You have certainly known many people in your life who have an exceptional talent for perceiving others. They will always wait for the right time to address an issue. Detecting for example if the person they’re talking to is too upset, or if he’s not in the mood to have a conversation.

Others are good at overcoming hardship or seem to be very comfortable in their skin.

These are all characteristics of what psychologists call an Emotional Style. So, what is an emotional style?

An Emotional Style is a set of six characteristics (called dimensions) that constitutes your emotional makeup. Think of these dimensions as the ingredients of the recipe that ultimately make up how you feel, the building blocks of your emotions.

Your emotional style is how you consistently respond to your experiences. It is a personal feature that reliably predicts the likelihood of feeling particular emotions and being predisposed to specific moods.

This is because emotional style is an objective scientific characterization. It is governed by specific and identifiable brain circuits that have been identified in the laboratory.

Emotional Style was discovered by Richard Davidson, a professor of psychology and psychiatry at the University of Wisconsin–Madison.

By synthesizing decades of research on people with diverse emotional (and sometimes pathological) experiences, Davidson has identified all dimensions of emotional style. Those six dimensions are as follows:

  1. Resilience
  2. Outlook
  3. Social intuition
  4. Self-awareness
  5. Sensitivity to context
  6. And Attention

Each dimension describes a continuum. And some people fall at one or the other extreme of that continuum, while others fall somewhere in the middle. The combination of where you fall on each dimension adds up to your overall emotional style.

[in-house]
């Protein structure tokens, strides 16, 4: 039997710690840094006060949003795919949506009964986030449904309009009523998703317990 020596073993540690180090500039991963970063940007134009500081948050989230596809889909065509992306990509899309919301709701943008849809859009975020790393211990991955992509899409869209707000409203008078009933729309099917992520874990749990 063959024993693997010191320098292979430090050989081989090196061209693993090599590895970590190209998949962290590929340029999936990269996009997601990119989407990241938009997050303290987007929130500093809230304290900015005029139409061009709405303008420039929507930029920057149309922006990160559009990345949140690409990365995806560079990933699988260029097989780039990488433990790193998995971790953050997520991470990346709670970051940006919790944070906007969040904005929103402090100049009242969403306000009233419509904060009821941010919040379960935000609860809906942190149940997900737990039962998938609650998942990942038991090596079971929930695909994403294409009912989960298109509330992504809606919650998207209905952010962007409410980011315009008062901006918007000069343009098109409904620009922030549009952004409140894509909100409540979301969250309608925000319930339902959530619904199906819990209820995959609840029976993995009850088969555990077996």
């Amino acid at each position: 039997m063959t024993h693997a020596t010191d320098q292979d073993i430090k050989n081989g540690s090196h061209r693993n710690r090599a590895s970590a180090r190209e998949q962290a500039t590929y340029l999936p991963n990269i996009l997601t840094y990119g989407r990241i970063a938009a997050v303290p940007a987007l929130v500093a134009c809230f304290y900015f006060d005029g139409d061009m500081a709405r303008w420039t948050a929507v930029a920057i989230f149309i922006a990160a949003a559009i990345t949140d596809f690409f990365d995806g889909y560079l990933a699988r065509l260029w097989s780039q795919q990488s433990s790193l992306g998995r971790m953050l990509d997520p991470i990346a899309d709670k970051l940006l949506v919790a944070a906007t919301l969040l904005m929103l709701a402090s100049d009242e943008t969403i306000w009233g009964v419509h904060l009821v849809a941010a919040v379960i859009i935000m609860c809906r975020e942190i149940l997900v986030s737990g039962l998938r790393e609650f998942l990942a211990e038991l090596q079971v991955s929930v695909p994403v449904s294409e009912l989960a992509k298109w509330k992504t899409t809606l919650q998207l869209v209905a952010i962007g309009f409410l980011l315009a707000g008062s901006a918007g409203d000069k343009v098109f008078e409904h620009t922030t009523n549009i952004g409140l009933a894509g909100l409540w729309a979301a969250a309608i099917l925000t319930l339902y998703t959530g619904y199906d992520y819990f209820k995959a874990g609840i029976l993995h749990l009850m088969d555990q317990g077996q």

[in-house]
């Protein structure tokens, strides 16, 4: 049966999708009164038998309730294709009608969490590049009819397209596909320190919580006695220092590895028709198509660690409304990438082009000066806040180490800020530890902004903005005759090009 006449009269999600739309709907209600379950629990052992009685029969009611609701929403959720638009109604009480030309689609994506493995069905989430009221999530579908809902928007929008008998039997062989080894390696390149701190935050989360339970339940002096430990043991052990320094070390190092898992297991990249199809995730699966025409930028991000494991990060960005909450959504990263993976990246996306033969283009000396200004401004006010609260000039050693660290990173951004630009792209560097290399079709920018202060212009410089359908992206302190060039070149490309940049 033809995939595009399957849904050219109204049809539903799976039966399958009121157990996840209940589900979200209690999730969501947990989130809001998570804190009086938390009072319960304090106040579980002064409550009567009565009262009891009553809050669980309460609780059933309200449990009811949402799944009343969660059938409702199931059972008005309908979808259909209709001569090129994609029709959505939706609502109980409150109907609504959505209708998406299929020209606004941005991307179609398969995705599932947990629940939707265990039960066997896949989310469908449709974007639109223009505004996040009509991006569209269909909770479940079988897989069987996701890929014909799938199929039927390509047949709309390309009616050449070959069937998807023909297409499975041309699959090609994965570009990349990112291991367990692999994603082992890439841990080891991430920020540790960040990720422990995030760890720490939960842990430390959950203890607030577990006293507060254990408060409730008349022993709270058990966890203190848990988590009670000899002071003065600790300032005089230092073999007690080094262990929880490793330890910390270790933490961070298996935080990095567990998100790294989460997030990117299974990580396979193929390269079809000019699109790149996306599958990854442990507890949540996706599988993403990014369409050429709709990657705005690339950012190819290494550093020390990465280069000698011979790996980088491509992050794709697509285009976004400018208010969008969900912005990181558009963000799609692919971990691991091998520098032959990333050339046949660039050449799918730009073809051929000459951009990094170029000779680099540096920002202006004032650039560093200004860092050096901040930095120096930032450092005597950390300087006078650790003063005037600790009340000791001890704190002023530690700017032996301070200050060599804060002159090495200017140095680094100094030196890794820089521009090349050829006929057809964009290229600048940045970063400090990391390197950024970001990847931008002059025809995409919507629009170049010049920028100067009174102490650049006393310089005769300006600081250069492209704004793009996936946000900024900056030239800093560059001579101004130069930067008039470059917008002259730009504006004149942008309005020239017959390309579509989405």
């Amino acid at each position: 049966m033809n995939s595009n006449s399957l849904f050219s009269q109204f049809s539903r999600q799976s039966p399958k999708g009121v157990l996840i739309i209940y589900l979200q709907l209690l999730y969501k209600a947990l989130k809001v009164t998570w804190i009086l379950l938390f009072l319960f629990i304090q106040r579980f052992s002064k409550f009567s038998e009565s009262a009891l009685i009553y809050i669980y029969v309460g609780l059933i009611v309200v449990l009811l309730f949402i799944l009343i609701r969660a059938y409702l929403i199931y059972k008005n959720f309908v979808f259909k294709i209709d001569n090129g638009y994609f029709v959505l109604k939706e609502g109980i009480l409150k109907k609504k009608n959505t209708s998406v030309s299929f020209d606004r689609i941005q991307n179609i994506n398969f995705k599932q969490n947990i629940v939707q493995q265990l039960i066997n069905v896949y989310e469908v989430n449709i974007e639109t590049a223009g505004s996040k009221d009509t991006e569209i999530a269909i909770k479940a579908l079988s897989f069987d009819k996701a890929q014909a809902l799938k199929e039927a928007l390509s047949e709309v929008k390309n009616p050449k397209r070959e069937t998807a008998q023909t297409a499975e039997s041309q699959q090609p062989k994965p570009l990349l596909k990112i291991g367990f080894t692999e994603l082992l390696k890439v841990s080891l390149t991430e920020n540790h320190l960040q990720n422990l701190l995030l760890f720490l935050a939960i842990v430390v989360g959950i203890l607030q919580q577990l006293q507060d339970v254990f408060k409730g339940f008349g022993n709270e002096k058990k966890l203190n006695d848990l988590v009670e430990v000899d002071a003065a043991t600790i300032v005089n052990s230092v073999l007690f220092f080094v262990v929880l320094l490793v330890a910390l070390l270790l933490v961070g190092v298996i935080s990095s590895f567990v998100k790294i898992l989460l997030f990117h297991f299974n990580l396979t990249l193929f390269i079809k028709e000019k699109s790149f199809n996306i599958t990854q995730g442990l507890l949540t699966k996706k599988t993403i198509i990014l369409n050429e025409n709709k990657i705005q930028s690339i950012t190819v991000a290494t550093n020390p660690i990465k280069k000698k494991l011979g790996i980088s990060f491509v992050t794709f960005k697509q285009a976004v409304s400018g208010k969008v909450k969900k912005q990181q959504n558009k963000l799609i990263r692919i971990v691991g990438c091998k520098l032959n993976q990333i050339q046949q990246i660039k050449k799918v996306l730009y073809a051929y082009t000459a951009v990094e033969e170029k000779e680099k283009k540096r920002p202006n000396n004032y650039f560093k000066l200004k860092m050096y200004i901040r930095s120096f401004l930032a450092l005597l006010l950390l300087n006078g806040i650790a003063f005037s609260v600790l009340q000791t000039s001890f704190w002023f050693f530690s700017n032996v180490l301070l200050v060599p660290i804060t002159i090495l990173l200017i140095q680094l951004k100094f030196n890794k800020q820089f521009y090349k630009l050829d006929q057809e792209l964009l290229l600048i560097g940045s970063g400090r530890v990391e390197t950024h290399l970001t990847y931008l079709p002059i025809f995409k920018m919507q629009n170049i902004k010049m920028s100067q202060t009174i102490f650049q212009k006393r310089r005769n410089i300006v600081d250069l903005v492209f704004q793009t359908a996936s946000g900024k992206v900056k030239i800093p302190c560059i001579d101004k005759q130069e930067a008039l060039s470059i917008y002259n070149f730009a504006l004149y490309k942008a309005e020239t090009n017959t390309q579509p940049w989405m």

Another major conclusion of all this research is that the prefrontal cortex is a key factor in emotional style, participating in most of its dimensions. Davidson found that his activity could vary by a factor of thirty from one individual to another. No wonder we’re so different!

So, let’s further see how these dimensions make up an emotional style, or you could take a quiz to discover yours first and then come back and continue reading. The quiz can be found here.

The 6 Dimensions of Emotional Style

If you’re a fan of soap operas, 90’s comedy shows, or pop-psychology articles, then you probably assume that the way people react to daily life experiences is pretty predictable. However, Davidson has shown that this cannot be further from the truth.

He noticed that even people sharing similar backgrounds respond to life events in very different ways.

For example, some people are good at overcoming hardship (called resilience style), while others fall apart. Just as everyone has different fingerprints, each one of us has a unique emotional profile.

This emotional profile is made up of the six dimensions that we’ve shown above (and will be further detailed in the next sections). But to be more precise, each person is not “resilient,” “intuitive,” or “self-aware,” etc., but a mixture of these six characteristics.

Each one of the six dimensions is a spectrum which varies between two poles. For example, following the example given above, your position on the resilience dimension spectrum can vary between two extremes: “can not recover at all” and “fast to recover.”

Your position on ALL of these six dimensions is what reflect your way of seeing the world and reacting to it.

In this sense, Emotional Style is a bit like a painter’s palette; it includes a combination of colors that is unique to you, and which affects the hue that your days will be like.

So, let’s discover what each of the six dimensions stands for.

1. Resilience

This dimension deals with questions related to determination, ease of recovery after a setback, and mental endurance in the face of difficulties. For example:

  • If you encounter a setback, do you go on a meltdown? Or are you able to shake it off?
  • Do you often muster the tenacity to find solutions? Or do you feel so helpless that you simply surrender?
  • When life knocks you back on your heels, do you think you can put it behind you, or do you get caught up in a cyclone of depression and anxiety?

Davidson proposed the dimension of resilience after observing that the brain activity is different in people who overcome a test more or less quickly.

In a laboratory experiment, he triggered an unpleasant emotion in the participants by showing them uncomfortable images, such as a photograph of a baby with a tumor in his eye (this is torture for me).

Then he measured the speed at which they recovered from this emotion through a technique called the acoustic startle reflex.